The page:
Raúl “Ratón” Macías (Career: 1952-1962)
Largely considered to be the first true Mexican legend, Raúl Macías forged out a record of 41-2 with 25 KOs in just 10 years. The champion of the National Boxing Association - later becoming the WBA - Macías was known as the idol of Tepito. His eventual loss to Alphonse Halimi would be regarded as a turning point and indeed, he would retire young. Following his time in the ring, Macías enjoyed using his fame to surround himself with equally famous people such as Mexican movie legends María Félix, Pedro Infante and “Cantinflas.”
Erik “Terrible” Morales (Career: 1993-2012)
Perhaps one of the most exciting fighters ever to step into a ring, Morales’s aggressive and extremely technical approach was more than impressive. As the first Mexican to win in four different divisions, his credentials as one of the greatest can’t be doubted. This was the same fighter who became the first from his country to beat the legendary Manny Pacquiao. There were also victories against the likes of Junior Jones, Wayne McCullough, Marco Antonio Barrera, Kevin Kelley, Guty Espadas Jr., and Jesús Chávez to name a few.
Marco Antonio “Baby-Faced Assassin” Barrera (Career: 1989-2011)
Involved in an epic trilogy fight with Morales who was mentioned above, Marco Antonio Barrera had a hit list that included the who’s who of boxing at the time. A three-time world champion from Iztacalco, Mexico City, he will be well remembered for the manner in which he dismantled Naseem Hamed in 2001. Yet one has to include the fact that he also took down fighters like Paulie Ayala, Robbie Peden, Rocky Juarez, Juan Manuel Márquez, Manny Pacquiao and Amir Khan in a career that saw him enter 25 championship fights - winning 21 and losing just four.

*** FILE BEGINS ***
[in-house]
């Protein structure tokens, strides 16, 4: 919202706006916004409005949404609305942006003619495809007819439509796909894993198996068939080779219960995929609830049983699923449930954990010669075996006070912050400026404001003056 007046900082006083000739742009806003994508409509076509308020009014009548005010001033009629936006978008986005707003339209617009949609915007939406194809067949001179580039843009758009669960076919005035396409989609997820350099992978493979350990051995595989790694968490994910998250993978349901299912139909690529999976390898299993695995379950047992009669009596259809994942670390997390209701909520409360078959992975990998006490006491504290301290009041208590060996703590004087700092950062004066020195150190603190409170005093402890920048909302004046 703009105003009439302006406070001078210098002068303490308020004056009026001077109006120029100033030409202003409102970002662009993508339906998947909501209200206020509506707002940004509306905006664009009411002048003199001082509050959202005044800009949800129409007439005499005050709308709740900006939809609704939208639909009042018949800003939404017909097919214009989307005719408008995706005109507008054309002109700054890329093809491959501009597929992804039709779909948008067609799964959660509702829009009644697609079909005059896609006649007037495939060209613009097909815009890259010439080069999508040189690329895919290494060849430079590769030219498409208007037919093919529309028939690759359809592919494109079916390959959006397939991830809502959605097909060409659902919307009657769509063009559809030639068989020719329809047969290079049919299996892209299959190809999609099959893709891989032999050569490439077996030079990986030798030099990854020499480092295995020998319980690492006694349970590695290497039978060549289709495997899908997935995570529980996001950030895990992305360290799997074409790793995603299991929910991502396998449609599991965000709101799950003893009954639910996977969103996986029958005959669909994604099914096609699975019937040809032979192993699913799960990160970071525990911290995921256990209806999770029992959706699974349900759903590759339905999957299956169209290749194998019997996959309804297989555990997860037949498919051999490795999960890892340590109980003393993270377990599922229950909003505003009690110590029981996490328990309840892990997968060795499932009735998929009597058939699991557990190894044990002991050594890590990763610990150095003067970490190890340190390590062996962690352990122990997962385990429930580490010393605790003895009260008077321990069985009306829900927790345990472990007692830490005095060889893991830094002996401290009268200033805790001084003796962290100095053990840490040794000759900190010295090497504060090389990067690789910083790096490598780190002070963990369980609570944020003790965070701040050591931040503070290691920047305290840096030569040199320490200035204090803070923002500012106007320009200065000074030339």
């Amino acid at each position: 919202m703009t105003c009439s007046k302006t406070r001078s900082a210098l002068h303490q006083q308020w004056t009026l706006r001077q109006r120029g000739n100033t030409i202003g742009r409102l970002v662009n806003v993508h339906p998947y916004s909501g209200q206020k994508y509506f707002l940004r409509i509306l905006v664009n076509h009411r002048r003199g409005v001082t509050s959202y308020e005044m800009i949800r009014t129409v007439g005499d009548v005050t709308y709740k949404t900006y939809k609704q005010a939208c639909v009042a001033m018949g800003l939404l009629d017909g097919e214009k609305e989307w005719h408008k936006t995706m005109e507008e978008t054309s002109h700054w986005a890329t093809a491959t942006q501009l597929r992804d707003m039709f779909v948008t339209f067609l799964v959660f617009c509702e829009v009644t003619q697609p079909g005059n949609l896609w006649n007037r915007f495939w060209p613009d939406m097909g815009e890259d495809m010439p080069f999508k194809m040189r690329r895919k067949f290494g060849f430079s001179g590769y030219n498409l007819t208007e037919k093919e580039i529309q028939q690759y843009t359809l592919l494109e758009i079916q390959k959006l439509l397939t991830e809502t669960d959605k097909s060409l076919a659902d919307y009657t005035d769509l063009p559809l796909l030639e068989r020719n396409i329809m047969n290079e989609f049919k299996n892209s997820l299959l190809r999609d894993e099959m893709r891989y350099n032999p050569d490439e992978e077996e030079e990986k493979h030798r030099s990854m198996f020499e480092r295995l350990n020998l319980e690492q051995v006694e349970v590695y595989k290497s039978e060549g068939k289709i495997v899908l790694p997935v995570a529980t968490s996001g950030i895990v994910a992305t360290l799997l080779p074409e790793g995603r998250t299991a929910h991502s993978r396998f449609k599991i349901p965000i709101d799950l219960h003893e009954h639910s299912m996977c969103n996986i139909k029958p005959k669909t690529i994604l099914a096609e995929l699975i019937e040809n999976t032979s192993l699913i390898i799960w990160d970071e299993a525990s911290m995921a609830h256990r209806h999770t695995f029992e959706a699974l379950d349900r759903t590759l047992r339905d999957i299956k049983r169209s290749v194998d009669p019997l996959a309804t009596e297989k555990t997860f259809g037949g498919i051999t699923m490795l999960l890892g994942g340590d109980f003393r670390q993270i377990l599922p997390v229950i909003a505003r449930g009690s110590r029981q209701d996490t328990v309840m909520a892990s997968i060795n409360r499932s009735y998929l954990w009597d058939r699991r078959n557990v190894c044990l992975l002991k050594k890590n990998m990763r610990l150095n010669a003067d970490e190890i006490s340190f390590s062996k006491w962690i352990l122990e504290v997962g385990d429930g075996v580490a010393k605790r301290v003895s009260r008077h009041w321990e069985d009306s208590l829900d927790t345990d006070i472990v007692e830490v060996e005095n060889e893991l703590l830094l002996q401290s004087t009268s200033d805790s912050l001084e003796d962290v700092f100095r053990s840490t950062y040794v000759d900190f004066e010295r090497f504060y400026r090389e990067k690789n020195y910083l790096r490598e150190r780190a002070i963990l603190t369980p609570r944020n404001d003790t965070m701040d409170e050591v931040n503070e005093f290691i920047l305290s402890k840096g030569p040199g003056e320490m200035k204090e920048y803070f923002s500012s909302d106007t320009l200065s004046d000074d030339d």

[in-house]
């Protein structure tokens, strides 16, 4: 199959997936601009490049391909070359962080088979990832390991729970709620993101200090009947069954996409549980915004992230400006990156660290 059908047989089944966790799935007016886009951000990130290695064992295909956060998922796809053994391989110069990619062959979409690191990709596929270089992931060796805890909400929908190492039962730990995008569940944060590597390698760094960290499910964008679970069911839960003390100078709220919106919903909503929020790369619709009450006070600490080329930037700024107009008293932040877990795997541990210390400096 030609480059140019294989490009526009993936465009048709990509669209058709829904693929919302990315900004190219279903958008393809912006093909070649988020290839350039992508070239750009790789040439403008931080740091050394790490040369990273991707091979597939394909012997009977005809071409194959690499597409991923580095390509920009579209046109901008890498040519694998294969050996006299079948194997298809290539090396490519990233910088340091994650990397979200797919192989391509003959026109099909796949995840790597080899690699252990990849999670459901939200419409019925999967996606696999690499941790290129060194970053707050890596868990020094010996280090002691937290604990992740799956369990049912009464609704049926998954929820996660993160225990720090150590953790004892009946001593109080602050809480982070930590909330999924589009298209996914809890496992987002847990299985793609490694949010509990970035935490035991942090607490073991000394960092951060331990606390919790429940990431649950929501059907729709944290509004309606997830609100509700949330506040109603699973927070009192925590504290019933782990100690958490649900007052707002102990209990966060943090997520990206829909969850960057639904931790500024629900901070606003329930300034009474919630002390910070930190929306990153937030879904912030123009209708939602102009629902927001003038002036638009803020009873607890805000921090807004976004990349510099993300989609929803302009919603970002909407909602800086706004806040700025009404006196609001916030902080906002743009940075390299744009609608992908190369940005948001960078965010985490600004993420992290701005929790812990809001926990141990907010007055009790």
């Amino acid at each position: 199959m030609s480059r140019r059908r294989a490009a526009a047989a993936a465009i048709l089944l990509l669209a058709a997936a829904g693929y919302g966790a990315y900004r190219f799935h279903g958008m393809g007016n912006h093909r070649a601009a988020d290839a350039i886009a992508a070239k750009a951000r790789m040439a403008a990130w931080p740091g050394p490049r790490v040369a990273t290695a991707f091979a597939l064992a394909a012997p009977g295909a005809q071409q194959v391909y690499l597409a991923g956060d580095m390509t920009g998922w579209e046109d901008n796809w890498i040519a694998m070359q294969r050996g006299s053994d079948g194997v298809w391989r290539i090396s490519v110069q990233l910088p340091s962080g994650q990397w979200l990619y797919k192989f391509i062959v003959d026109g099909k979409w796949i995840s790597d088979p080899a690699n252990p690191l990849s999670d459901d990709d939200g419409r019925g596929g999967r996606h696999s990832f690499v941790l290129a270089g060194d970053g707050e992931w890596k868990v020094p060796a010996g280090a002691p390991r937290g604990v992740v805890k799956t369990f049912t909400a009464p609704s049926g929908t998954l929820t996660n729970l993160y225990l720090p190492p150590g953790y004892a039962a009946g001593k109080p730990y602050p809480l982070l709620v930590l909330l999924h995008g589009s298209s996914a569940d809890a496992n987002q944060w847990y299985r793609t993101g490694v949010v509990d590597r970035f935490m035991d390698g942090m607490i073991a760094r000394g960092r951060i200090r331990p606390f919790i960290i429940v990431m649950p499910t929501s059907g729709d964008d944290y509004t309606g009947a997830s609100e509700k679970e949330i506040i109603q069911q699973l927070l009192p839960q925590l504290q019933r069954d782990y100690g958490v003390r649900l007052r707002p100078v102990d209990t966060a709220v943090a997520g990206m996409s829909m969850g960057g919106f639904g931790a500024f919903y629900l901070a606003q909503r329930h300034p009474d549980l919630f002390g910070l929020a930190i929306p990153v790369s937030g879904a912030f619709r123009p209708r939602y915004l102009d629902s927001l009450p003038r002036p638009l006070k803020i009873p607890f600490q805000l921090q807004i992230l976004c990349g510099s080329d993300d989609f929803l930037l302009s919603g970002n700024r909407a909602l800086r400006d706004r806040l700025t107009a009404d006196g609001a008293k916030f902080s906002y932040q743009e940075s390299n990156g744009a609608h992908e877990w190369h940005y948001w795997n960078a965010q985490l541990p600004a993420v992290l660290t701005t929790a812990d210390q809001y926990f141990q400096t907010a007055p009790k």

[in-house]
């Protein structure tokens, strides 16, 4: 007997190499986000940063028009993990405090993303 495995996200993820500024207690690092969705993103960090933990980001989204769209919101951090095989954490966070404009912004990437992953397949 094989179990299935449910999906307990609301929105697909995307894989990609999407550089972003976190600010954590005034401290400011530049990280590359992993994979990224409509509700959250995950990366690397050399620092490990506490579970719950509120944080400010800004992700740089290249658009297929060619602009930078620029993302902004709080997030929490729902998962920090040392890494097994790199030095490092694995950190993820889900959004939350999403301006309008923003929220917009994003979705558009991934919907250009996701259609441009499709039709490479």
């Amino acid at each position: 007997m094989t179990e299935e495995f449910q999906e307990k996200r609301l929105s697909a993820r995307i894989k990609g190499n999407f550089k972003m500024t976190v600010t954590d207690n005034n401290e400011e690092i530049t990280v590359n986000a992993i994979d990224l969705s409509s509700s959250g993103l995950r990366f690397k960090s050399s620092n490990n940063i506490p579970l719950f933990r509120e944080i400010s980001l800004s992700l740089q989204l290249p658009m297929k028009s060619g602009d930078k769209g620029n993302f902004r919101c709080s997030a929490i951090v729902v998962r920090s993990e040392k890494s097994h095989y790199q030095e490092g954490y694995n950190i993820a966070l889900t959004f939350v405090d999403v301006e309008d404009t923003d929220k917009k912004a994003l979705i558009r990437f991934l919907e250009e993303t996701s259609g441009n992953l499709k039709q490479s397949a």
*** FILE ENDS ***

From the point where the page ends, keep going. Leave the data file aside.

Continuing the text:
Juan Manuel “Dinamita” Márquez (1993-2014)
When Manny Pacquiao was floored in their fourth fight, Mexicans knew they were witnessing arguably one of the greatest moments in their country’s history in the sport of boxing. “Dinamita” would go on to be the second four-time champion in history and was the owner - it must be said - of a rather ‘polite’ style of boxing.
Saúl “Canelo” Álvarez (Career: 2005-Present)
Last but by no means least, we have Canelo himself. As the only remaining active boxer on the list, we thought it only right that we place him at the bottom of the list. Though his career is not yet over, it would be a mistake to think that Álvarez’s legacy is not secure. At 33 years old, he’s won in four different categories and is the only Mexican in history to be an undisputed champion. His record of 59-2-2 with 39 KOs is downright scary and word is he plans to take his skillset to a fifth category. Currently, the pound-for-pound king, Canelo likely has at least five years left in him and with that, you can be assured he will be looking to take another step towards greatness when he defends his undisputed super middleweight championship against undisputed junior middleweight champion Jermell Charlo on Saturday, September 30th.